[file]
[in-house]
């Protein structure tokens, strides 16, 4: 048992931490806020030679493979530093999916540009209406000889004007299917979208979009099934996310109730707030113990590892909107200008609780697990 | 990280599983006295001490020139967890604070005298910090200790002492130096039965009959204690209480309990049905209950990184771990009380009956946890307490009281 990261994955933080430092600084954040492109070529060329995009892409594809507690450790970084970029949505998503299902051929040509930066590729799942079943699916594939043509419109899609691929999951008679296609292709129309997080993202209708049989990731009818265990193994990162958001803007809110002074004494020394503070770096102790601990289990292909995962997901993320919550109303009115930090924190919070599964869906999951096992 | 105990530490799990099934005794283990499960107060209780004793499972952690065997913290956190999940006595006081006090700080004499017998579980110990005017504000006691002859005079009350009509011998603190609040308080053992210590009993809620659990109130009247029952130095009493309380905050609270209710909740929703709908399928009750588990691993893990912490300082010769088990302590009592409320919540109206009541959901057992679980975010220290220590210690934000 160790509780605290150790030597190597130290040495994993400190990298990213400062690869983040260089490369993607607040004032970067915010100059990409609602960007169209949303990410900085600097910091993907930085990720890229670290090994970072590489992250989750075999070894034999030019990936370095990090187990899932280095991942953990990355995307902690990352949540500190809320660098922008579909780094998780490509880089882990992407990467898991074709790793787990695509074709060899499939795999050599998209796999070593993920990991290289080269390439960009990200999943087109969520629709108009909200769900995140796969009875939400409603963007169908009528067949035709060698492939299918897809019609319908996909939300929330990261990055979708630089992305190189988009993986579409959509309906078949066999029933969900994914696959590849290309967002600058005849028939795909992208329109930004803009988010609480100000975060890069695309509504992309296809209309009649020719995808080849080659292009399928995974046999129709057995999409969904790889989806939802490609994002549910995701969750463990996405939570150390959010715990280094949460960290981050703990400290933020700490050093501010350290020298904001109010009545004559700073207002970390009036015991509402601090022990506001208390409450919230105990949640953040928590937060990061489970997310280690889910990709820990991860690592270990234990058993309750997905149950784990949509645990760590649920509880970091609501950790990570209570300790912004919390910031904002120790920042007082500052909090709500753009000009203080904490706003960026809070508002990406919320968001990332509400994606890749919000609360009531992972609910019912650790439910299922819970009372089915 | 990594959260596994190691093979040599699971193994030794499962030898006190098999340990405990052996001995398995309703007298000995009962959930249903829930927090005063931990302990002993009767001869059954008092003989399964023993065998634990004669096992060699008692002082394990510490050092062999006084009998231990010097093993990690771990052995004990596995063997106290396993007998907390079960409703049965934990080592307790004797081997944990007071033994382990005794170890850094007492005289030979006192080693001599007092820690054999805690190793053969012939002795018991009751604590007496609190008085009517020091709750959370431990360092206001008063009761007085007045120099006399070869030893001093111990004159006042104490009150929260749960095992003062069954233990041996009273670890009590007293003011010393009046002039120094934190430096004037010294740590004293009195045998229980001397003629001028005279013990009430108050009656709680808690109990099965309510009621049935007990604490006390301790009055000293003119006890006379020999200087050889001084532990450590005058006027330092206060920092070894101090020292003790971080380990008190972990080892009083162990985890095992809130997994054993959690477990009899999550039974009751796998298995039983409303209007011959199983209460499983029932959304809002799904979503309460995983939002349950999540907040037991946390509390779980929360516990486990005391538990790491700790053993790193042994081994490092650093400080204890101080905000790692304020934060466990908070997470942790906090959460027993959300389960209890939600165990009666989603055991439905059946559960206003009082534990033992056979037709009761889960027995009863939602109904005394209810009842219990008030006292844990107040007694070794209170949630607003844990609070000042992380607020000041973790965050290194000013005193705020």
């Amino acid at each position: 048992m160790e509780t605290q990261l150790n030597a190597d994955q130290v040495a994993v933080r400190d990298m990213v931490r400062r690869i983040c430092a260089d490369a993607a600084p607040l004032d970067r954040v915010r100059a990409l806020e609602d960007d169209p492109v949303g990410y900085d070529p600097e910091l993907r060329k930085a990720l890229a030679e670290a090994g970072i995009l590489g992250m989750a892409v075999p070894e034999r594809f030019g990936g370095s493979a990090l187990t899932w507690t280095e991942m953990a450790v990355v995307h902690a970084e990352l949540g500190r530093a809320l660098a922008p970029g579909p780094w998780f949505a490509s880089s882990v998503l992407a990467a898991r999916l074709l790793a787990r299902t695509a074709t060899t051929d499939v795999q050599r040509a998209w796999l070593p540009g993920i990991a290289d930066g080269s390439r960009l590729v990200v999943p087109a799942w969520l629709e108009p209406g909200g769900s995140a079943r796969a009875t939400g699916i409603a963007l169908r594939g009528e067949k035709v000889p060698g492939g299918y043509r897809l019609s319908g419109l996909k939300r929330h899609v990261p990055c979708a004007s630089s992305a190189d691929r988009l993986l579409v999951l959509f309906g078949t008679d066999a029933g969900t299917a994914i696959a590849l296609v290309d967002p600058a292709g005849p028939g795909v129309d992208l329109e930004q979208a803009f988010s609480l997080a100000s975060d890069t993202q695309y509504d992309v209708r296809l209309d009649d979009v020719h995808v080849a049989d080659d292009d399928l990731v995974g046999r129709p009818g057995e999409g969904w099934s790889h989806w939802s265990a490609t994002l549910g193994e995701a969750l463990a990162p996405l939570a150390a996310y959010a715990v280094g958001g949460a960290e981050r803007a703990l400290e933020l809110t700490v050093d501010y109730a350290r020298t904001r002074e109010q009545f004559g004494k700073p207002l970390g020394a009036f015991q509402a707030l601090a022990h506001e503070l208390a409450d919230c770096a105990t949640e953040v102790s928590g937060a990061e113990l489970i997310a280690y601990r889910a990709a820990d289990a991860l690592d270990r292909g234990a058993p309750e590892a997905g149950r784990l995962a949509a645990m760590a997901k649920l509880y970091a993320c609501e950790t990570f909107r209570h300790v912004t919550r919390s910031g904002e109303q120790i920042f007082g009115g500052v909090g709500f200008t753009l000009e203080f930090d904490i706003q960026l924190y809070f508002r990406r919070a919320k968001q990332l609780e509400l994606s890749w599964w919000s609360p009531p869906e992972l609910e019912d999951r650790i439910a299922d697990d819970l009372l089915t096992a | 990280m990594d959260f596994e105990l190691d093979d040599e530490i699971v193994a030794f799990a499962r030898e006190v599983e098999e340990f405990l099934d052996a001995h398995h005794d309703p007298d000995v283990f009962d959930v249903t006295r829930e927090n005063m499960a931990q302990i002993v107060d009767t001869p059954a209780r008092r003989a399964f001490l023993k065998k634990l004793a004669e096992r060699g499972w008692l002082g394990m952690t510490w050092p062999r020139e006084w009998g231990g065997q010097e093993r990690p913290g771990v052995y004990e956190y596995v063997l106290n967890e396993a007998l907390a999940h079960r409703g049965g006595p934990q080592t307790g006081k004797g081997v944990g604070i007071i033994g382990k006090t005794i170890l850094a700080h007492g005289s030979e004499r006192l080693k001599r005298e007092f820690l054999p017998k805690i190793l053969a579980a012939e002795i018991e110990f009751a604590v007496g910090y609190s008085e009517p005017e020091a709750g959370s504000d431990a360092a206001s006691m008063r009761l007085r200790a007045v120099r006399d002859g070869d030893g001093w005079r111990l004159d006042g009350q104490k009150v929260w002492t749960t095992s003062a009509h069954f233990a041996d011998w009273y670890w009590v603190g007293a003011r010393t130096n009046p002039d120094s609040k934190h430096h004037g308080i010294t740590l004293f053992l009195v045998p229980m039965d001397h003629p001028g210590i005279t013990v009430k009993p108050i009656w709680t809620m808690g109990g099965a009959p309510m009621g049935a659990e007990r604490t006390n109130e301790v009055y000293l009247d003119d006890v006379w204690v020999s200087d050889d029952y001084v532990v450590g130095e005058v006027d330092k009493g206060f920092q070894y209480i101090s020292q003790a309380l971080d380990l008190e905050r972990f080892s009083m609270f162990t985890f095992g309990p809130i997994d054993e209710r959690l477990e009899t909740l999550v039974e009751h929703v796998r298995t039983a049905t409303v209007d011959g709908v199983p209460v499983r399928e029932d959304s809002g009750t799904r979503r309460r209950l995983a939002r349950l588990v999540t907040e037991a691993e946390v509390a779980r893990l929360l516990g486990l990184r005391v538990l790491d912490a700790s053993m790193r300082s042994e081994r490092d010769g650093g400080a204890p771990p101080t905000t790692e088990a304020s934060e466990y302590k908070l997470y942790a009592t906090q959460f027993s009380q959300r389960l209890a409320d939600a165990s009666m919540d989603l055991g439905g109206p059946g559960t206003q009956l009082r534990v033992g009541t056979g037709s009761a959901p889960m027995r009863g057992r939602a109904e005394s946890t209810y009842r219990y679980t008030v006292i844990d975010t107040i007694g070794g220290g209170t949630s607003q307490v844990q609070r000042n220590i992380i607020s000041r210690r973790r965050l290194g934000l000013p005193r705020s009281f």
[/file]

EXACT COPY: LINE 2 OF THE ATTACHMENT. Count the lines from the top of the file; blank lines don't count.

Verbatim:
């Protein structure tokens, strides 16, 4: 048992931490806020030679493979530093999916540009209406000889004007299917979208979009099934996310109730707030113990590892909107200008609780697990 | 990280599983006295001490020139967890604070005298910090200790002492130096039965009959204690209480309990049905209950990184771990009380009956946890307490009281 990261994955933080430092600084954040492109070529060329995009892409594809507690450790970084970029949505998503299902051929040509930066590729799942079943699916594939043509419109899609691929999951008679296609292709129309997080993202209708049989990731009818265990193994990162958001803007809110002074004494020394503070770096102790601990289990292909995962997901993320919550109303009115930090924190919070599964869906999951096992 | 105990530490799990099934005794283990499960107060209780004793499972952690065997913290956190999940006595006081006090700080004499017998579980110990005017504000006691002859005079009350009509011998603190609040308080053992210590009993809620659990109130009247029952130095009493309380905050609270209710909740929703709908399928009750588990691993893990912490300082010769088990302590009592409320919540109206009541959901057992679980975010220290220590210690934000 160790509780605290150790030597190597130290040495994993400190990298990213400062690869983040260089490369993607607040004032970067915010100059990409609602960007169209949303990410900085600097910091993907930085990720890229670290090994970072590489992250989750075999070894034999030019990936370095990090187990899932280095991942953990990355995307902690990352949540500190809320660098922008579909780094998780490509880089882990992407990467898991074709790793787990695509074709060899499939795999050599998209796999070593993920990991290289080269390439960009990200999943087109969520629709108009909200769900995140796969009875939400409603963007169908009528067949035709060698492939299918897809019609319908996909939300929330990261990055979708630089992305190189988009993986579409959509309906078949066999029933969900994914696959590849290309967002600058005849028939795909992208329109930004803009988010609480100000975060890069695309509504992309296809209309009649020719995808080849080659292009399928995974046999129709057995999409969904790889989806939802490609994002549910995701969750463990996405939570150390959010715990280094949460960290981050703990400290933020700490050093501010350290020298904001109010009545004559700073207002970390009036015991509402601090022990506001208390409450919230105990949640953040928590937060990061489970997310280690889910990709820990991860690592270990234990058993309750997905149950784990949509645990760590649920509880970091609501950790990570209570300790912004919390910031904002120790920042007082500052909090709500753009000009203080904490706003960026809070508002990406919320968001990332509400994606890749919000609360009531992972609910019912650790439910299922819970009372089915 | 990594959260596994190691093979040599699971193994030794499962030898006190098999340990405990052996001995398995309703007298000995009962959930249903829930927090005063931990302990002993009767001869059954008092003989399964023993065998634990004669096992060699008692002082394990510490050092062999006084009998231990010097093993990690771990052995004990596995063997106290396993007998907390079960409703049965934990080592307790004797081997944990007071033994382990005794170890850094007492005289030979006192080693001599007092820690054999805690190793053969012939002795018991009751604590007496609190008085009517020091709750959370431990360092206001008063009761007085007045120099006399070869030893001093111990004159006042104490009150929260749960095992003062069954233990041996009273670890009590007293003011010393009046002039120094934190430096004037010294740590004293009195045998229980001397003629001028005279013990009430108050009656709680808690109990099965309510009621049935007990604490006390301790009055000293003119006890006379020999200087050889001084532990450590005058006027330092206060920092070894101090020292003790971080380990008190972990080892009083162990985890095992809130997994054993959690477990009899999550039974009751796998298995039983409303209007011959199983209460499983029932959304809002799904979503309460995983939002349950999540907040037991946390509390779980929360516990486990005391538990790491700790053993790193042994081994490092650093400080204890101080905000790692304020934060466990908070997470942790906090959460027993959300389960209890939600165990009666989603055991439905059946559960206003009082534990033992056979037709009761889960027995009863939602109904005394209810009842219990008030006292844990107040007694070794209170949630607003844990609070000042992380607020000041973790965050290194000013005193705020």